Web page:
And that is basically the meat of the game. It’s beautifully simple yet wonderfully addictive. I have to admit to going in a little unsure as to whether there was enough going on to truly grab me, but after just one play I knew this was a game that would make frequent visits to the table. It has that quick blast playing style that allows players to, not switch off, but to relax, laugh and just enjoy the action.
In terms of looks, King of Tokyo, is vibrant. Fantastic artwork and bright warm colours really make the game pop against the wood of a table. The dice are big, chunky and delightful, and the way the score and health is implemented into the character card via a score wheel is pretty cool. There are enough power-up cards that they don’t get repeated too often and these are equally well presented. How well the cardboard stands up to repeated plays I can’t yet say. I’ve brought this to the table probably ten or so times and so far so good, but I wouldn’t be surprised if down the line there is some noticeable wear and tear.
One for the Kids?
I can say without any hesitation that King of Tokyo is a big hit with the kids. In fact it’s my six-year-olds favourite game. As I mentioned, it’s such a wonderfully simple game to pick up and play, that he now knows how to proceed without so much as a second guess. He loves the theme, loves throwing the chunky dice and has a taste for inflicting damage with his power-up purchases. My ten-year-old gains equal pleasure from the game and both were playing unassisted within one round of the very first game.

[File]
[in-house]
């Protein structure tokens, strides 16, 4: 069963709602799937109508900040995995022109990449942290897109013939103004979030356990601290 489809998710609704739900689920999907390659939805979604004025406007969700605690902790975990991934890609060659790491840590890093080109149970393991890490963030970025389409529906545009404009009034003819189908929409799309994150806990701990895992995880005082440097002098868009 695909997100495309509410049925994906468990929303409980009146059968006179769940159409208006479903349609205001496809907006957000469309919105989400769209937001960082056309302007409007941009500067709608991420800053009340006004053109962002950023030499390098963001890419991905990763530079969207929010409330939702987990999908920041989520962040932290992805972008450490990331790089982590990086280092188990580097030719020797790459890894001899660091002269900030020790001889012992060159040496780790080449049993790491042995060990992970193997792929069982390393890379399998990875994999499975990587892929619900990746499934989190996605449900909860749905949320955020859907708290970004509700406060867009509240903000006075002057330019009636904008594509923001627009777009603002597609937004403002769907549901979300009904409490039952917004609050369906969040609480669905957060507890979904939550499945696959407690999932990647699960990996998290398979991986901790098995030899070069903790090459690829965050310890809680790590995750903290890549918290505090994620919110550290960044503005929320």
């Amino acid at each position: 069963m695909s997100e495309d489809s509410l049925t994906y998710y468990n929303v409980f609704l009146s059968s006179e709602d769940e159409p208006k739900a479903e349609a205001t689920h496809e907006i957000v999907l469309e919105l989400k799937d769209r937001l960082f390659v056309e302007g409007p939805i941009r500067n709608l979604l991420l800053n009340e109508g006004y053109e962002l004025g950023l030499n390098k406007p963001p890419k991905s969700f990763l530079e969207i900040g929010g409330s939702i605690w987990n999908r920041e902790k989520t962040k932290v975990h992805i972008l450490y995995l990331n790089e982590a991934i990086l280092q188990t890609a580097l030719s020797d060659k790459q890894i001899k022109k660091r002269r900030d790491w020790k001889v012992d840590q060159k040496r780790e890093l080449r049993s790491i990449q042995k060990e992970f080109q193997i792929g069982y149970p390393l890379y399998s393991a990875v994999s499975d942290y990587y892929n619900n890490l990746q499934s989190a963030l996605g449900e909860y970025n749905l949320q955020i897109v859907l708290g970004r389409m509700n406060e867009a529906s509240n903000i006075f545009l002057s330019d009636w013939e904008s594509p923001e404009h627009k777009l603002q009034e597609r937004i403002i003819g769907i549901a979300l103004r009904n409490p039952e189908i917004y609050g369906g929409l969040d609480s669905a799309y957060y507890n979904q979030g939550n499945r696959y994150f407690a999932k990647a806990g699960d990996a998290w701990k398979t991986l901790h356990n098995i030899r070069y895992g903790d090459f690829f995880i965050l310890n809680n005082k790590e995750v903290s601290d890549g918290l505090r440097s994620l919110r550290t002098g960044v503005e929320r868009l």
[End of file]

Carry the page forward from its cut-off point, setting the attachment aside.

It’s proved a big hit in my household, and due to the fact that it is so friendly to players of all ages has become a personal favourite of my own.
Honestly, if it wasn’t already obvious, I love King of Tokyo! Despite it being lightweight in nature and me generally having a taste for something a little meatier, it never fails to delight. I find the game plays better with four plus at the table, but having said that it isn’t a lost cause with less than that number. What really makes the game shine is the interaction around the players. During our plays we’ve watched little friendly feuds develop, players fall just at the brink of victory, and a constant flow of laughter and chat. I think for a family game there’s little more can be asked. Also, the game is anyone’s to win. Because so much is based upon the fall of the dice, and wise, or lucky, power-up decisions we’ve seen the youngsters comfortably rubbing adult monster faces into the ground on their march to glory.
King of Tokyo is a simple, fun, and addictive game, blessed with great looks and chunky dice that all the family can enjoy time and time again. In fact I hope the kids hurry home from school because I’m itching to play again!